Construction ethics award celebrates 10th anniversary
The construction business is no longer perceived as a commodity industry, but rather as a service industry, according to one longtime construction writer and newsletter publisher who took it upon himself nearly a decade ago to begin acknowledging those who have nurtured this evolution through their own dedication to providing a high quality product in an ethical manner.
The 10th recipient of the New Hampshire Construction Industry Ethics Award will be named in March, marking a milestone in the Granite State’s construction industry. Introduced in 1997 by David W. “Woody” Wood of Deering, the award has been given each year to an industry member – an individual or business – who has demonstrated high values in the delivery of product and service.
“What’s important is that this entity has taken an action or pattern of actions that exemplify the highest level of integrity and adherence to ethical behavior involving construction,” said Wood, who now publishes newsletters for over 100 construction-related companies throughout the United States and Canada. “I knew the majority of contractors were good people and I thought something needed to be done to counter all the bad publicity the industry was receiving. Giving out an award seemed like a good idea.”
And so far, the impact of the award on the recipient has been just what Wood had hoped for.
“This Ethics Award has acquired a good deal of prestige, and that pleases me — that’s what I hoped would happen,” said Wood. “The people that have received it got some good PR, they deserve it.”
Bill Clark, vice president of Turnstone Corp., a general contracting company owned by his daughter, Stacy Clark, found the recognition humbling, but encouraging.
“This award has done a lot to boost the desire of contractors to do a good job and increase their ethics,” said Clark, who was the first to be recognized with the award. “I believe there are a lot of good people out there that do a good job, and it’s good that they’re being recognized. They deserve it.”
As far as the industry goes, Wood likes to think the award has done its small part in nurturing the changes he believes are currently taking place.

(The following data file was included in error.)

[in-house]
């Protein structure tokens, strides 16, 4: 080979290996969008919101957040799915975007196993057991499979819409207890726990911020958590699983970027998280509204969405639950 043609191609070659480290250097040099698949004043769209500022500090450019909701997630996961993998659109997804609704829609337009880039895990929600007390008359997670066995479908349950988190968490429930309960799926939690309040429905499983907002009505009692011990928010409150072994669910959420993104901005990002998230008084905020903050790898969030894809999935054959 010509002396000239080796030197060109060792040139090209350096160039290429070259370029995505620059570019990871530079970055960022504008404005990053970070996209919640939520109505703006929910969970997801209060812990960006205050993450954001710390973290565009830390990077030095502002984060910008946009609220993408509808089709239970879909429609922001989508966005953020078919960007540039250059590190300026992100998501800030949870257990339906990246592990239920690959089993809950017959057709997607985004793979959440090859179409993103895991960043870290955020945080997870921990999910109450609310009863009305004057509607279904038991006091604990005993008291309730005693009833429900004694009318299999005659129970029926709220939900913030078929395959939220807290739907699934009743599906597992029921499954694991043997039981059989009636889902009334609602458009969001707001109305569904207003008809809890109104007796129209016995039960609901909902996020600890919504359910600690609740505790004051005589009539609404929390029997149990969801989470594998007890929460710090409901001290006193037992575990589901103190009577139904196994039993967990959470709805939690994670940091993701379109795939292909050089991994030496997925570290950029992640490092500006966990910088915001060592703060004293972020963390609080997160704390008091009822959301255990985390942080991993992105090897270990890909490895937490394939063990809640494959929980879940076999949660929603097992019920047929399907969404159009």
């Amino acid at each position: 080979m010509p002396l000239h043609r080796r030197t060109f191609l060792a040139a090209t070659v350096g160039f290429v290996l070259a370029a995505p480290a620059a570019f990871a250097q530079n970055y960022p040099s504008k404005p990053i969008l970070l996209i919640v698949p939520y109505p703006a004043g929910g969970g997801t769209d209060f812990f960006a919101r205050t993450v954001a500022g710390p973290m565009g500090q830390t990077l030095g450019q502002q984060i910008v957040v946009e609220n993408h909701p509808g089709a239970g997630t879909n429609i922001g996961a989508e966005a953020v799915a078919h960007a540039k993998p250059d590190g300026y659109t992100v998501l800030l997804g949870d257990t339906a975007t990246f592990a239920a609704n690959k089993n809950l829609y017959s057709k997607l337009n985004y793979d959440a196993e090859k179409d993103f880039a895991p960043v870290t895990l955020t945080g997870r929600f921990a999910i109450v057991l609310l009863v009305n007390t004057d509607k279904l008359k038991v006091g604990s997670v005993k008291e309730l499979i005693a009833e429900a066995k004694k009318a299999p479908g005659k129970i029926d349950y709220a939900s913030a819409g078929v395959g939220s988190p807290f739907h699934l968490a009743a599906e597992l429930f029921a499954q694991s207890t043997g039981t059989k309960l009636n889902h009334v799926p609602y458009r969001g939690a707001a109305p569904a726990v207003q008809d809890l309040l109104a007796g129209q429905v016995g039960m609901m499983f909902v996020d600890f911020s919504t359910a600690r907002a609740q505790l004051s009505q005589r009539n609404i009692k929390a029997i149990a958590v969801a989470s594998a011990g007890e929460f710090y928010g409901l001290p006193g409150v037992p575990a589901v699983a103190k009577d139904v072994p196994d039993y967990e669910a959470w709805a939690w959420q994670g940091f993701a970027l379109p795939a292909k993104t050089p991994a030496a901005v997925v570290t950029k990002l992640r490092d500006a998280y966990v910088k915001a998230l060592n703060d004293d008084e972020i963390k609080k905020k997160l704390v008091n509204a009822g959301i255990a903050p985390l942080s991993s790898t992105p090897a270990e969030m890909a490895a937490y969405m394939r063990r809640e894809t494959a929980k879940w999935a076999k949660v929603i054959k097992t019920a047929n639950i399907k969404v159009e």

“The business community has a better image of construction today than it did 10 years ago, and maybe part of it is that we’ve had some impact just by talking about it and getting it out there.”
Once victim to a “low-bid” mentality, Wood sees New Hampshire’s construction industry as having evolved into a service industry in which the public and government officials are more willing to pay for a job well done and less likely to offer jobs to the least expensive contractor.
“We now have contractors and owners working together, we’re seeing more of a partnership mentality. We’re seeing more negotiated work now,” Wood said. “We’re moving back to a quality-based method where people and businesses would rather pay more knowing they will receive a better product delivered with better service. In response we’re seeing better behavior on the part of the industry.”
Wood cited a decrease in the practice of “bid-shopping” – taking a job quote from one person or company and presenting it to another with an invitation to beat the price – as an example of improvements he’s seeing in industry practices.
Besides the changing industry, “one of the most satisfying things about giving this award is knowing that the $9,000 that we’ve given out so far has really done some good,” said Wood who has long-since excused himself from the selection process to avoid any conflicts of interest.
To date, annual donations have been made to fund vocational scholarships, support area YMCAs, Boys and Girls Clubs and youth camps and to help one local fire department purchase thermal imaging equipment.
“Knowing that the money did something good for someone in my name was nice,” said Clark, who used his donation to fund a technical scholarship. “It’s good that someone else can benefit.”
To date, award recipients have included Leighton White of Leighton A. White Inc., Milford; Mark and Rick Charbonneau of Continental Paving, Londonderry; Jim Morrill of Morrill Construction, North Haverhill; Tom Avallone of Cobb Hill Construction, Concord; Jack McDevitt Jr. of McDevitt Trucks, Manchester; Levi Ladd of L.K. Ladd, Concord; Samuel Audley of R.S. Audley Inc., Bow; William Walker of The MacMillin Company, Keene; and Bill Clark of Clark Masonry (now with Turnstone Corporation), Milford.